Every 'Psycho' Movie, Ranked
Everyone acknowledges that Alfred Hitchcock’s “Psycho” was a game-changing instant-classic, but fewer note that it was actually the start of a long-running franchise that continued with the recent, hugely popular “Bates Motel” series (it wrapped in 2017). Included in that franchise are some really, really great sequels, an infamous remake, and a failed series-starter decades before “Bates Motel” took hold. Clearly folks were screaming for more.
6. ‘Bates Motel’ (1987)
Produced as a backdoor pilot for a series that never actually happened, “Bates Motel” stars Bud Cort as a man who befriends Norman Bates (played by series mainstay Kurt Paul, who doubled for Anthony Perkins in many of the sequels) while they’re both guests of a psych ward. Following Norman’s death, he soon becomes the owner and operator of the fabled Bates Motel. From there things get considerably weirder, and in its short 90-minute runtime manages to cram in a “Scooby-Doo”-like plot involving a supposed haunting, alternate dimensions, and an early performance by a young Jason Bateman. It feels like creator Richard Rothstein wasn’t sure what the eventual series would wind up being, so he created a bunch of wild tangents so that it could go anywhere (it didn’t). Also weird: It totally ignores the events of “Psycho II” and “III.” (A series of the same name ran from 2013 to 2017.)
5. ‘Psycho IV: The Beginning’ (1990)
Made during a rash of low-rent, made-for-cable Hitchcock sequels (I’m looking at you, “The Birds II: Land’s End!”), “Psycho IV: The Beginning” is actually pretty great, elegantly weaving elements of both prequel and sequel into a nifty, thrilling little package. Genre stalwart Mick Garris wittily directed a script by original “Psycho” writer Joseph Stefano, that saw Norman Bates (Anthony Perkins in the present and Henry Thomas in flashbacks) calling a radio show to talk about his murderous past. It sounds goofy but it is actually a lot of fun, giving depth and dimension to a character that had, for some, become a two-dimensional boogeyman. Perkins, who died just two years later and was clearly sick, adds even more layers of bruised vulnerability. It also gets bonus points for being one of the few features to be filmed entirely at Universal Studios Florida. Huzzah!
4. ‘Psycho’ (1998)
Let’s set the record straight: Gus Van Sant’s highly controversial (still!) shot-for-shot remake isn’t an incredibly lousy movie. It’s not a perfect movie by any stretch of the imagination, either, but it should be applauded for its boldness, its technical proficiency (Christopher Doyle’s photography is -- wait for it -- to die for) and its willingness to both champion the original and deconstruct it at the same time (Van Sant’s interest in the characters’ sexuality, in particular, is refreshing and insightful). Twenty years later, “Psycho” feels like something experimental if not downright revolutionary; it’s a big budget remake that isn’t content trying to replicate the thrills of the original, instead choosing to engage in a lively dialogue with what came before it, while pushing things in unexpected and exciting directions. Time to let the hate go.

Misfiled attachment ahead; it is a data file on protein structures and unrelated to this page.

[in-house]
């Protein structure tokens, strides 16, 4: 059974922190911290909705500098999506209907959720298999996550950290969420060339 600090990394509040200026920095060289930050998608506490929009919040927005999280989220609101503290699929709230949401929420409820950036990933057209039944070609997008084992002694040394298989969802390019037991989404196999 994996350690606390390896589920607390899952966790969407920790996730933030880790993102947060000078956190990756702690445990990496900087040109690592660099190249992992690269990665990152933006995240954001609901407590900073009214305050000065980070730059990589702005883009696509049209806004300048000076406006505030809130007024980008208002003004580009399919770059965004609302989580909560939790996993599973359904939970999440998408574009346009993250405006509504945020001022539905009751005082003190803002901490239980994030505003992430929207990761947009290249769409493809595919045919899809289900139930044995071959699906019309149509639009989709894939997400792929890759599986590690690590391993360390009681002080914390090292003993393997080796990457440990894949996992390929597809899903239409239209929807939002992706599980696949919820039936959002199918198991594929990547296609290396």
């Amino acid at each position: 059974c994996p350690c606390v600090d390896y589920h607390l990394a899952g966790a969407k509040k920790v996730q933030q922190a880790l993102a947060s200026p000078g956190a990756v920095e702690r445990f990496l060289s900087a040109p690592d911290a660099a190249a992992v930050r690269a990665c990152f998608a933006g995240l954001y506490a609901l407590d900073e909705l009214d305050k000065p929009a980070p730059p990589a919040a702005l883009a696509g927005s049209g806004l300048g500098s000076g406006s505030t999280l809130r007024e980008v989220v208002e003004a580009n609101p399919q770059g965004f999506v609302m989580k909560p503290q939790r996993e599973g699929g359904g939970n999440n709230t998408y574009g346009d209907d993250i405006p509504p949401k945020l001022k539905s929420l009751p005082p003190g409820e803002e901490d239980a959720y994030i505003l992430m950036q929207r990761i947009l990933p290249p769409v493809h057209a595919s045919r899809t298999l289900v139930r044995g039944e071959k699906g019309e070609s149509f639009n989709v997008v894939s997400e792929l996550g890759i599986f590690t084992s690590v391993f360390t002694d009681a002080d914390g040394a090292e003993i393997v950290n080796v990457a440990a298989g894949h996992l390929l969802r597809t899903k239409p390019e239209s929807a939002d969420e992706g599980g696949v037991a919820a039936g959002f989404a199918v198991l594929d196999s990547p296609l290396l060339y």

3. ‘Psycho III’ (1986)
After “Psycho II” became a surprise hit, another sequel was ordered, and to convince Perkins to return, they gave him even more incentive -- he’d get to direct the movie, too. And, boy, does he ever. “Psycho III” is largely defined by its theatrical style, which Perkins indulges in endlessly (in one of the more famous moments, the light underneath a door becomes a glimmering knife blade), as well as the grittier, scummier tone (embodied by Jeff Fahey’s dirtbag drifter). Also, this movie is totally bonkers, in a gleeful, blood-splattered way. As the lowest grossing “Psycho” sequel, Universal then attempted to move the franchise onto television, both with the failed “Bates Motel” concept and made-for-cable “Psycho IV: The Beginning.” It just wouldn’t die.
2. ‘Psycho II’ (1983)
Encouraged by the boom in slasher films, Universal revisited the “Psycho” brand for a new generation of scream junkies. The resulting film plays into the popular tropes of the time, while staying true to what Alfred Hitchcock had established two decades earlier. Key to the success of the film is the more-than-game involvement of Anthony Perkins, playing Norman as a man, recently freed, who is unsure of himself and his place in society; it’s a nifty psychological underpinning that makes all of the more oversized elements of the film more relatable and earthbound. Best of all is the film’s direction by underrated Australian auteur Richard Franklin, a protégé of Hitchcock’s, who piles on the style with aplomb. Following up a true classic like “Psycho” is a losing battle, but “Psycho II” is a real winner.
1. ‘Psycho’ (1960)
When Alfred Hitchcock released “Psycho” back in 1960, nobody had seen anything like it. (Someone once described seeing it in the theater as “bedlam.”) Hitchcock, working with a television crew and in the cheaper medium of black-and-white, adapted a pulpy novel (itself inspired by the infamous crimes of serial killer and graverobber Ed Gein) and turned it into something transcendent -- the world’s first A+ B-movie. Janet Leigh became an icon as Marion Crane, a determined and ultimately doomed woman who steals a ton of cash and winds up in a motel on the outskirts of town, run by a creepy mama’s boy named Norman Bates (Perkins). The fact that Leigh was murdered in the first third of the movie was one of many brutally surprising twists; Hitchcock was fearless and wanted to watch his audiences scream. This was a film that not only inspired a slew of imitators but also established its own horror sub-genre -- the slasher movie. The tropes that would define that genre (including their buttoned-up morality), can all be traced to “Psycho.” It still slays.